*Gerald Lemay*Show bio

Gerald has taught engineering, math and science and has a doctorate in electrical engineering.

Instructor:
*Gerald Lemay*
Show bio

Gerald has taught engineering, math and science and has a doctorate in electrical engineering.

A mapping from one space to another is called a transformation. A transformation is linear if two properties are satisfied. In this lesson we use these properties to identify linear transformations.

Go north 2.5 miles, turn left â€¦ These might be directions for getting from here to there. In math, 'here' and 'there' can correspond to 'domain' and 'range'. The **domain** consists of the values on the *x*-axis, while the **range** consists of the values on the *y*-axis. Think of a **function** *y* = f(*x*) as a set of directions: a **transformation** of *x* values into *y* values. For example, the transformation *y* = *x* + 2 says that to transform the *x*-values into *y*-values, take the *x* values and add 2. Specifically, for a domain value of *x* = 1, the transformation *x* + 2 leads to a range value *y* = 1 + 2 = 3. The term **map** is also used for this action of getting from 'here' to 'there'. In short, a transformation maps values from the domain to values in the range.

In this lesson, we'll study a special type of transformation called the **linear transformation**.

Look at *y* = *x* and *y* = *x*2.

The plot of *y* = *x* is a straight line. The words 'straight line' and 'linear' make it tempting to conclude that *y* = *x* is a linear transformation. The other plot is clearly not a straight line; our intuition says *y* = *x*2 is not a linear transformation. You know what? For these examples, our intuition is correct!

But as will be demonstrated later in this lesson, intuition can lead to errors. We need a more solid way to define a linear transformation.

Let's look at two domain values *u*1 and *u*2. These will be mapped from domain to range (represented by *v*) with a transformation T. In other words, T maps *u*1 into *v*1 and T maps *u*2 into *v*2.

We write the mapping as:

Now here's the solid way to check if a transformation is linear. A transformation T is a linear transformation if both of the following properties are true:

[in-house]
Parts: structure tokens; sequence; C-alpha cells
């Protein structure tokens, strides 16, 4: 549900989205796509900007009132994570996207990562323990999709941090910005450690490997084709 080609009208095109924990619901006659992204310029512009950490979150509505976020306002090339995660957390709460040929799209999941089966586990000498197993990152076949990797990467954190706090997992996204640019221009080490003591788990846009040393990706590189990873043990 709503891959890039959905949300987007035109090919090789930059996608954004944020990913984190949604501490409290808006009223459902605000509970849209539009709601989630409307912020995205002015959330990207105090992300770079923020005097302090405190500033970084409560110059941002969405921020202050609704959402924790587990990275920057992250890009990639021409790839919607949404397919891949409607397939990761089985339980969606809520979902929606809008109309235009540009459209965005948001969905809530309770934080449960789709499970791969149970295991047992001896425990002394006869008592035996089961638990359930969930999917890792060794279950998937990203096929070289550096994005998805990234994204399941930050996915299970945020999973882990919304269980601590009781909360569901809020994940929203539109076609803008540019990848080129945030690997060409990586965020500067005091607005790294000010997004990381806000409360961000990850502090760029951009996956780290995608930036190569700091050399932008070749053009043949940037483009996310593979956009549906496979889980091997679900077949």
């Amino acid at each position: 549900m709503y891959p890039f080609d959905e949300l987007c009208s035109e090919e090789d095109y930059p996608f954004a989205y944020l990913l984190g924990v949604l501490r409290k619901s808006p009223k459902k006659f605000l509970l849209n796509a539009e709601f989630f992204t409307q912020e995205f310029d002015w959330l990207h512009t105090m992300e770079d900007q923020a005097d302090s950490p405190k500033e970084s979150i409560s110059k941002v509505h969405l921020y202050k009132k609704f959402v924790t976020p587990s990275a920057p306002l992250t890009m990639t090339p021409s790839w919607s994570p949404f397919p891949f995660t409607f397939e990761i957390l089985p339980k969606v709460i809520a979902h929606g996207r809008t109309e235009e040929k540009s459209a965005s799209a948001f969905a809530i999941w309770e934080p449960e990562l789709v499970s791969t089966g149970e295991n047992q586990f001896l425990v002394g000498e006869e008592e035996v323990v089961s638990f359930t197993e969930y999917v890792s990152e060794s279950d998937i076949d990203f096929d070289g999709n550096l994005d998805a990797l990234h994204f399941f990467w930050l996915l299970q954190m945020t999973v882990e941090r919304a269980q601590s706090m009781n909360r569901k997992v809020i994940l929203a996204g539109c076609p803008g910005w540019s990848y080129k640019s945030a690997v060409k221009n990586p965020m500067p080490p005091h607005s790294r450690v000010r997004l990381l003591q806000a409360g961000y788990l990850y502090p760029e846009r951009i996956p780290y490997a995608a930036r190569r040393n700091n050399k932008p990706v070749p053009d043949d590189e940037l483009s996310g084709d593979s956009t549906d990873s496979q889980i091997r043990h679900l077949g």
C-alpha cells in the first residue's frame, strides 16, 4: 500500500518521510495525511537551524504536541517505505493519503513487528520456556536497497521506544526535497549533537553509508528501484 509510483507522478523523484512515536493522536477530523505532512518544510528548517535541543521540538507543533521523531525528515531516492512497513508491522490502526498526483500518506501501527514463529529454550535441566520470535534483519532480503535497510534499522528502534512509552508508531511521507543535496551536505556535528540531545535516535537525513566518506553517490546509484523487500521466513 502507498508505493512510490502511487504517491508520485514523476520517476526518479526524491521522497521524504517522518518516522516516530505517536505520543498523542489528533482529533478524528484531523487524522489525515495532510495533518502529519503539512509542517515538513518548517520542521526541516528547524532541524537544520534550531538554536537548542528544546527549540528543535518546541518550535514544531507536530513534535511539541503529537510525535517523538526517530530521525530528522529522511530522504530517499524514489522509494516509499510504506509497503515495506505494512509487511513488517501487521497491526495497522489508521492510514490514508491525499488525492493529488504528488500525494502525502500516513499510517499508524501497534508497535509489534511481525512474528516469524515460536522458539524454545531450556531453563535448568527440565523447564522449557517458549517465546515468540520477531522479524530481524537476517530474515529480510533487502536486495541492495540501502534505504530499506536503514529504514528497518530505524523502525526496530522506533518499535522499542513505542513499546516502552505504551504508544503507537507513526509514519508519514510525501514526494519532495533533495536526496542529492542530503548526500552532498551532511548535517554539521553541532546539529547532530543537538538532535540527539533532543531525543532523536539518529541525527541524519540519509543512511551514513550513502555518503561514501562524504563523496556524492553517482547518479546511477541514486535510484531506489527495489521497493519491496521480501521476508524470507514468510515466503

and

We can choose any number for the constant Î±.

Selecting values makes the properties clearer. What if *u*1 is 2 and *u*2 is 3? Using *y* = *x*:

Transforming 2 using *y* = *x* produces a range value *v*1 equal to 2. Same idea for a domain value of 3: the resulting *v*2 is 3. Now if we add the two domain values, 2 + 3, we get 5. Transforming this sum of 5 produces a range value of 5. This value is the same as the sum of *v*1 and the *v*2.

That's what we are checking: can we transform the sum of two domain values and get the same sum when these values are transformed separately? For *y* = *x*, this works. Great! The first property is satisfied. This may have seemed obvious but *y* = *x* is a pretty simple transformation.

To test the second property, T(Î±*u*) = Î±T(*u*), try plugging in some values for Î± and *u*.

For example, if *u* = 2 then it gets transformed to a range value T(*u*) = 2. If Î± is 3, then Î±T(*u*) is 3 times 2, which is 6. The property we are checking for is whether multiplying a domain value by a number, and then transforming, gives the same result as multiplying after transforming.

Looking at Î±*u* we get 3 times 2 which is 6. Transforming 6 into the range, we get 6. The second property is satisfied. Conclusion: the transformation *y* = *x* is a linear transformation!

What about *y* = *x*2 ? Time to choose values in the domain. Let *u*1=2 and *u*2 = 3. Add and then transform.

Does this equal the sum of those domain values transformed separately?

4 + 9 is 13 which is clearly not 25. Transforming after adding is not the same as adding after transforming: the first property is not satisfied. We can stop checking and conclude that *y* = *x*2 is not a linear transformation. But just for practice, what about the second property? Does T(Î±*u*) equal Î±T(*u*) ? Again, with numbers like *u* = 2 and Î± = 3, we are checking if multiplying by a constant after transforming is the same as transforming after multiplying.

Not the same. The second property is not satisfied. Same conclusion: this transformation is not linear.

We know that the transformation *y* = *x* + 1 is a straight line.

Here's why this transformation is not linear. Choosing some values: *u*1 = 2 and *u*2 = 3. Then, *u*1 + *u*2 = 5, T(*u*1) = 3, T(*u*2) = 4, T(*u*1 + *u*2) = 6.

Does T(*u*1 + *u*2) = T(*u*1) + T(*u*2) ? This is asking if 6 is equal 3 + 4. Not equal. Thus, this transformation is not linear. The second property won't be satisfied either.

It also turns out a linear transformation always maps 0 to 0. At the **origin**, *x* = 0 and *y* = 0. A line can only possibly be a linear transformation if the line passes through the origin.

Now we know more about getting from 'here' to 'there'!

**Transformations** map numbers from **domain** to **range**. If a transformation satisfies two **defining properties**, it is a **linear transformation**. The **first property** deals with addition. It checks that the transformation of a sum is the sum of transformations. The **second property** deals with multiplying by a constant, to check if multiplying after transforming is the same as transforming after multiplying.

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